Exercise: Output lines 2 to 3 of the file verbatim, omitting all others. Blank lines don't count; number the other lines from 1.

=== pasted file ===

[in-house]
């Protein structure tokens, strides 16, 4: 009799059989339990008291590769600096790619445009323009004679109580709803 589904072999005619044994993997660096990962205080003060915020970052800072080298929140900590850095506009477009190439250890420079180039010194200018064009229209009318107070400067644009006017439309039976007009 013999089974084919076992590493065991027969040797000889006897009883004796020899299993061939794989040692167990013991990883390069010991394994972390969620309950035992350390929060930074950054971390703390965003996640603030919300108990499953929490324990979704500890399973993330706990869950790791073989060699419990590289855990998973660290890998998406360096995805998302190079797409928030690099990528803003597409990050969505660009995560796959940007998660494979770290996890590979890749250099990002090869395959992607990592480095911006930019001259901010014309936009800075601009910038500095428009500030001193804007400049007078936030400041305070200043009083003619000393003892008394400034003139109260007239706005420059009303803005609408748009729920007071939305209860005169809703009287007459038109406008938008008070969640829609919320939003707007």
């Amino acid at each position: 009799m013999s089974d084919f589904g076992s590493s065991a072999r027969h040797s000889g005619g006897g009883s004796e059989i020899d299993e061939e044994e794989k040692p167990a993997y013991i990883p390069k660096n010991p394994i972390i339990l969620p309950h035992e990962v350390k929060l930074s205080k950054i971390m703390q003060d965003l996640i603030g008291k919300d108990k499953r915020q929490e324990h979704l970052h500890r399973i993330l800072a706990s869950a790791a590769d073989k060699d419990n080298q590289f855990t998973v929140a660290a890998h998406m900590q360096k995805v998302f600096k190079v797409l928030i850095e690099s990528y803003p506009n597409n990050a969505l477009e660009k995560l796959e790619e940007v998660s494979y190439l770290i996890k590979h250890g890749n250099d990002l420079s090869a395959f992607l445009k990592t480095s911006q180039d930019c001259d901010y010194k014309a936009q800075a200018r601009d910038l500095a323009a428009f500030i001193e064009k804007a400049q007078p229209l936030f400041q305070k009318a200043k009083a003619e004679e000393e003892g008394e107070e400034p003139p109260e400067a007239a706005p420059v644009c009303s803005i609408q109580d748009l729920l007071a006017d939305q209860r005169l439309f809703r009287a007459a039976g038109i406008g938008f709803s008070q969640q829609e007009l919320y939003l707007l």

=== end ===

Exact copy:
């Protein structure tokens, strides 16, 4: 009799059989339990008291590769600096790619445009323009004679109580709803 589904072999005619044994993997660096990962205080003060915020970052800072080298929140900590850095506009477009190439250890420079180039010194200018064009229209009318107070400067644009006017439309039976007009 013999089974084919076992590493065991027969040797000889006897009883004796020899299993061939794989040692167990013991990883390069010991394994972390969620309950035992350390929060930074950054971390703390965003996640603030919300108990499953929490324990979704500890399973993330706990869950790791073989060699419990590289855990998973660290890998998406360096995805998302190079797409928030690099990528803003597409990050969505660009995560796959940007998660494979770290996890590979890749250099990002090869395959992607990592480095911006930019001259901010014309936009800075601009910038500095428009500030001193804007400049007078936030400041305070200043009083003619000393003892008394400034003139109260007239706005420059009303803005609408748009729920007071939305209860005169809703009287007459038109406008938008008070969640829609919320939003707007």
């Amino acid at each position: 009799m013999s089974d084919f589904g076992s590493s065991a072999r027969h040797s000889g005619g006897g009883s004796e059989i020899d299993e061939e044994e794989k040692p167990a993997y013991i990883p390069k660096n010991p394994i972390i339990l969620p309950h035992e990962v350390k929060l930074s205080k950054i971390m703390q003060d965003l996640i603030g008291k919300d108990k499953r915020q929490e324990h979704l970052h500890r399973i993330l800072a706990s869950a790791a590769d073989k060699d419990n080298q590289f855990t998973v929140a660290a890998h998406m900590q360096k995805v998302f600096k190079v797409l928030i850095e690099s990528y803003p506009n597409n990050a969505l477009e660009k995560l796959e790619e940007v998660s494979y190439l770290i996890k590979h250890g890749n250099d990002l420079s090869a395959f992607l445009k990592t480095s911006q180039d930019c001259d901010y010194k014309a936009q800075a200018r601009d910038l500095a323009a428009f500030i001193e064009k804007a400049q007078p229209l936030f400041q305070k009318a200043k009083a003619e004679e000393e003892g008394e107070e400034p003139p109260e400067a007239a706005p420059v644009c009303s803005i609408q109580d748009l729920l007071a006017d939305q209860r005169l439309f809703r009287a007459a039976g038109i406008g938008f709803s008070q969640q829609e007009l919320y939003l707007l």